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The United Nations Subcommittee on the Prevention of Torture (SPT) suspended its tour of Australian prisons this week, citing a lack of cooperation from officials and a lack of access to some detention facilities, CNN reported Monday.
SPT representatives arrived in Australia on Oct. 16 for a 12-day tour to inspect the country’s prisons to ensure compliance with an international protocol that aims to protect the human rights of detained individuals – namely the Optional Protocol to the Convention against Torture and other Cruel, Inhuman or Degrading Treatment or Punishment (OPCAT).
The trip was originally scheduled for 2020 but was delayed because of the coronavirus pandemic.
However, the UN subcommittee said its staff members were prevented from entering some sites in the states of Queensland and New South Wales, adding that in some cases they were not given “all the relevant information and documentation” they requested.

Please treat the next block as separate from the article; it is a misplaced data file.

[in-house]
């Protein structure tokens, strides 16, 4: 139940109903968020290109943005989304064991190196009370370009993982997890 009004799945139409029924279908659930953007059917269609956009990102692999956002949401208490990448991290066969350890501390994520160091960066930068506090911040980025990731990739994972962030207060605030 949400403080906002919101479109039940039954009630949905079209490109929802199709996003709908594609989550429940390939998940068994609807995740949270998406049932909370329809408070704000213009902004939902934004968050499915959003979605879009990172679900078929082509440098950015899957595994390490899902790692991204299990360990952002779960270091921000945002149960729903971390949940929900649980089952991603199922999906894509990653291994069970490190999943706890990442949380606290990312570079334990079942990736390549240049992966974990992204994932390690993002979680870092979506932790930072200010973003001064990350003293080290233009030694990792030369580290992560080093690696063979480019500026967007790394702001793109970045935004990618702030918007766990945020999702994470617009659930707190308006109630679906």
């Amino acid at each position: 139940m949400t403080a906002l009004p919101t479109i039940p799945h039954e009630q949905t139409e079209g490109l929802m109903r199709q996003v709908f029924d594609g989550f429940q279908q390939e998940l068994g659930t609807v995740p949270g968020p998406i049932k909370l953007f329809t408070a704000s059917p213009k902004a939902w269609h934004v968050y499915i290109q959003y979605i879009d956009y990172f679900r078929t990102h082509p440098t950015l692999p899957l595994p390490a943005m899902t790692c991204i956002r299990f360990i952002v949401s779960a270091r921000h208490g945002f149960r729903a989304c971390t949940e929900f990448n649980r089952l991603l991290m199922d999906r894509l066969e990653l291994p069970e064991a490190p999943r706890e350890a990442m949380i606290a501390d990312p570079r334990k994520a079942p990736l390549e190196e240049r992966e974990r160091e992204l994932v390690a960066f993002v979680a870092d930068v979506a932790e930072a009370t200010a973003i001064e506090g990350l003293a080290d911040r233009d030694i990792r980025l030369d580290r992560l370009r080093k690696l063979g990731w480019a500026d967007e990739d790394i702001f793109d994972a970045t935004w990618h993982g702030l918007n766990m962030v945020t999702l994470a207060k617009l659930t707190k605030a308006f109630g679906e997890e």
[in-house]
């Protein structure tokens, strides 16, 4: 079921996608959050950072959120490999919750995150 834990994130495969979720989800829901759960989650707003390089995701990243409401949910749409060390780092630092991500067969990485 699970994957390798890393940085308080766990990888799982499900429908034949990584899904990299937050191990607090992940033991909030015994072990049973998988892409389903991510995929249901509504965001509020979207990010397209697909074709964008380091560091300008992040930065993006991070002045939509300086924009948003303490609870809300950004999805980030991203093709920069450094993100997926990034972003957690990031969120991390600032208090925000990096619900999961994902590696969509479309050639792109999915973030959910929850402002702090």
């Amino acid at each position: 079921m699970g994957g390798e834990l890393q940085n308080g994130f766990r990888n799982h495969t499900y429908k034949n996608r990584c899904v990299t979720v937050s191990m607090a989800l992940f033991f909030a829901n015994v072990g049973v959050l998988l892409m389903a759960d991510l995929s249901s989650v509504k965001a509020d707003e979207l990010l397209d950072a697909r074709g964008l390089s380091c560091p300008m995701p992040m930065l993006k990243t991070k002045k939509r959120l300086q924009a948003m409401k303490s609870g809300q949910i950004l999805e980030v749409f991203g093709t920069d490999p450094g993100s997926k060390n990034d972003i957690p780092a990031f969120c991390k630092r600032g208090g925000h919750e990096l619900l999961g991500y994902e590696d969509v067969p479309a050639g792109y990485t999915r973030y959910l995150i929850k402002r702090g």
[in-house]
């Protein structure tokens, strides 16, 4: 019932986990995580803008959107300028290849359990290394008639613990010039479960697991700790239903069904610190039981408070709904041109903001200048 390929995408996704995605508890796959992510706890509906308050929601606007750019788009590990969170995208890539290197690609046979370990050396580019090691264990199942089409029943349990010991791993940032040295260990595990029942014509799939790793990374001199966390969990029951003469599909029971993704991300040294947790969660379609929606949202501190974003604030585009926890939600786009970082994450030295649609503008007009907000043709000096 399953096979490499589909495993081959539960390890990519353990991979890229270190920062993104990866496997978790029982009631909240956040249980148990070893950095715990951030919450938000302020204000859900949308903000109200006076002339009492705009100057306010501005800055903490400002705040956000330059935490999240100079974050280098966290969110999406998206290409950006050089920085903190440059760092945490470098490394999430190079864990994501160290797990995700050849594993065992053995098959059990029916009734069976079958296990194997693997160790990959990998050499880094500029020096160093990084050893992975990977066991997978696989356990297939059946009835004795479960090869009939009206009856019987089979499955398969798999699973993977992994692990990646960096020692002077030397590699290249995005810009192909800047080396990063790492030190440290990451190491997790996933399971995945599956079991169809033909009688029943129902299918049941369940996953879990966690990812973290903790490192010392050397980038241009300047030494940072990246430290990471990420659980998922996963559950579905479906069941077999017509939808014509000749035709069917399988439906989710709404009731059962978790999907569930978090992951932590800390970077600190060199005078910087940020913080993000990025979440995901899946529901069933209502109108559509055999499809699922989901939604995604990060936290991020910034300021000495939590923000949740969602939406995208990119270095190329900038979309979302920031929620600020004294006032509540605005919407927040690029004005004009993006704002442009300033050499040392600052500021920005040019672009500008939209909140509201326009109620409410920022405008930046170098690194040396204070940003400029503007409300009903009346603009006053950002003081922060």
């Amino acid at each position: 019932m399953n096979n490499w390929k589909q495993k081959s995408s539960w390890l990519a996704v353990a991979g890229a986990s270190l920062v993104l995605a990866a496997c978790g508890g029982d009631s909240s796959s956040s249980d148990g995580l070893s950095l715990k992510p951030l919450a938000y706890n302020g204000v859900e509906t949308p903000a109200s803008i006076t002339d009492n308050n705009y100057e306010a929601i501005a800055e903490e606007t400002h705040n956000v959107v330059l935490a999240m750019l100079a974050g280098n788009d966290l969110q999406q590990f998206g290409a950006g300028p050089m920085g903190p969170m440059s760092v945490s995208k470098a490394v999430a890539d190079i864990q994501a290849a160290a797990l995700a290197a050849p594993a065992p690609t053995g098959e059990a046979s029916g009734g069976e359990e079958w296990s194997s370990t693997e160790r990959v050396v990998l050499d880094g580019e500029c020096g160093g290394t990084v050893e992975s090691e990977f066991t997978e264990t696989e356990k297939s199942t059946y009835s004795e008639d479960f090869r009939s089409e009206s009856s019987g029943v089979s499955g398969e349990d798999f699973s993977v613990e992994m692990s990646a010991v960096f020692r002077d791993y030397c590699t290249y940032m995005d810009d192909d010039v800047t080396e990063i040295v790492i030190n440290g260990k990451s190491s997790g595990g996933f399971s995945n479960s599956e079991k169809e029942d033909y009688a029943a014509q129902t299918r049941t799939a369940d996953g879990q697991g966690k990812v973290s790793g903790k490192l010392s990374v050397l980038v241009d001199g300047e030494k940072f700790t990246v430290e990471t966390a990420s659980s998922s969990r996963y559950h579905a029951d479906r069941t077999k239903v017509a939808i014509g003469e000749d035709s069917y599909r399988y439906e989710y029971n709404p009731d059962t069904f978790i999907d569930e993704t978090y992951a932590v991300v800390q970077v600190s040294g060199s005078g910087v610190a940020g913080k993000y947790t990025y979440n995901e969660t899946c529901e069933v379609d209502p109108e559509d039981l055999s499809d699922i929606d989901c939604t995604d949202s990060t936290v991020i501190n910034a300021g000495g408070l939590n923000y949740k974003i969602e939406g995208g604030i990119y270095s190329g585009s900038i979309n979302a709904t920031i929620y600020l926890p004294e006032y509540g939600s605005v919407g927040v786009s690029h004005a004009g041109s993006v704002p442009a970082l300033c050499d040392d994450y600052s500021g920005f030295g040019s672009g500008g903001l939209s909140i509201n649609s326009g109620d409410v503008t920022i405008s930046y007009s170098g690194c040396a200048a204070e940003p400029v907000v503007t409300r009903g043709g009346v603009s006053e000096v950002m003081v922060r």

SPT officials lamented that Australia has done little “to ensure consistent implementation of OPCAT obligations across the country.”
In 2017, Australia became one of 91 signatories to OPCAT but the country has delayed the implementation of crucial requirements of the agreement. One of these includes the creation of an independent torture prevention monitoring body, officially known as the National Mechanism for Prevention of Torture.
The agreement has also come under some scrutiny in Australia as state and federal officials are disputing who should pay for improvements made to Australian facilities as the result of any recommendations made by the UN.
Even so, Australian Attorney General Mark Dreyfus said the UN decision was “disappointing” and reiterated that Canberra remained committed to the protocol.
Meanwhile, the Australian Human Rights Law Center has urged the state governments of New South Wales and Queensland to fully comply with the country’s international commitments to prohibit torture.